Interactive Futures - 2007

Interactive Futures 2007 ( November 15 - 17 ) Victoria, British Columbia, Canada

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Ted Hiebert

Delirious Screens: Flesh Shadows of Cool Technology

Behind the screen, there is nothing. Not darkness, not fantasy, not even the flickering lights of consciousness aroused. And yet, within the screen, the case is quite the opposite – here, within the delirium of technological living we encounter an intensified imaginary, new worlds of interactive possibility, in short, new opportunities for the falsification of being. This provocation has strategic purpose, for the question of screen culture is less about the technological possibilities initiated by invention, and much more about the delirious seduction of a life screened-in.

Here, amidst the growing participatory potential of interactivity, the icy prophecy of McLuhan’s “cool technology” is brought to the cold light of the Lacanian mirror. For, as Lacan knew well, behind the mirror there is also nothing, which is why it becomes so urgent to invent a fantastic something to which technological effect can be attributed. The mirror, one might posit, is the first screen, the first “cool technology” – the instance where the participatory performance of living first takes on its split dynamic between the “hot” social and cultural self and its “cool” other.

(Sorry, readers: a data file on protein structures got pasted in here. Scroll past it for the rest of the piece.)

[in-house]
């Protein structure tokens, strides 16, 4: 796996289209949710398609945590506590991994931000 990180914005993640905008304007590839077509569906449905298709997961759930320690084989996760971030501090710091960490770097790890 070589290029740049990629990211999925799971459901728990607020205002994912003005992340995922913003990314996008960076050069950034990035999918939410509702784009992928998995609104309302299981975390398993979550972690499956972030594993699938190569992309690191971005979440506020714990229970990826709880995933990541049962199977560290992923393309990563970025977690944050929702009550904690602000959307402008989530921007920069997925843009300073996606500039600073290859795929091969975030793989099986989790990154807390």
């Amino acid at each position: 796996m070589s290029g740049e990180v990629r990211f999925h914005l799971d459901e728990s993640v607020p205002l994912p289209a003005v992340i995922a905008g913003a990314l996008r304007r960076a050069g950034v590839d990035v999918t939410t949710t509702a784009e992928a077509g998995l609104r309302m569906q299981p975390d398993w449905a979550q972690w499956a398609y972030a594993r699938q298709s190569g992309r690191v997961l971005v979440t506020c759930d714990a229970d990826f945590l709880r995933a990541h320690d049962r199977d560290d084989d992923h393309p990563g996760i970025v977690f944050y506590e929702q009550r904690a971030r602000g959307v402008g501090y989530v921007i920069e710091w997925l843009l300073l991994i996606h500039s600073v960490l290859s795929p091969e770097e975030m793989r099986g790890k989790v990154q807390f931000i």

The screen, however, also does something that the mirror never could – namely, it allows for its fantasy to be realized, and not only in potential. The very condition of screen-culture rests on a will-to-delirium implicit in the amplification of imaginative possibilities. Delirious Screens is conceived as an exploration of this delirious imperative of cool technology, revisiting questions of performance and subjectivity under the sign of an increasingly participatory technological world. Juxtaposing the intellectual perspectives of thinkers of technology, psychoanalysis and the imagination, the central concern of this paper is the relationship between self-conception and the imaginary in an age of technological interactivity.

The argument will be made that the increasingly participatory imperative of technological engagement has as its effect the willful suspension of historical modes of conception in favour of an aesthetics of possibility, a perspective whose consequence is, on one hand, the opening up of new modalities of interactivity and, on the other, a paradoxical reassessment of corporeality. Not simply a self bound to the shadows of technological possibility, the realized imaginary has, as its cast shadow, the delirium of corporeal being itself. Here, the body becomes the cast shadow of technology, illuminated by the possibilities of participatory imaginative engagement.


Ted Hiebert is a Canadian visual artist and theorist. His artworks have been exhibited across Canada in public galleries and artist-run centres, most recently at La Salle Augustin-Chénier (Ville-Marie, QC, 2007) and the Southern Alberta Art Gallery (Lethbridge, AB, 2006). His theoretical writings have appeared in The Psychoanalytic Review, Technoetic Arts and Performance Research, among others. Hiebert is the Editorial Assistant for CTheory journal and a Research Assistant at the Pacific Centre for Technology and Culture at the University of Victoria.


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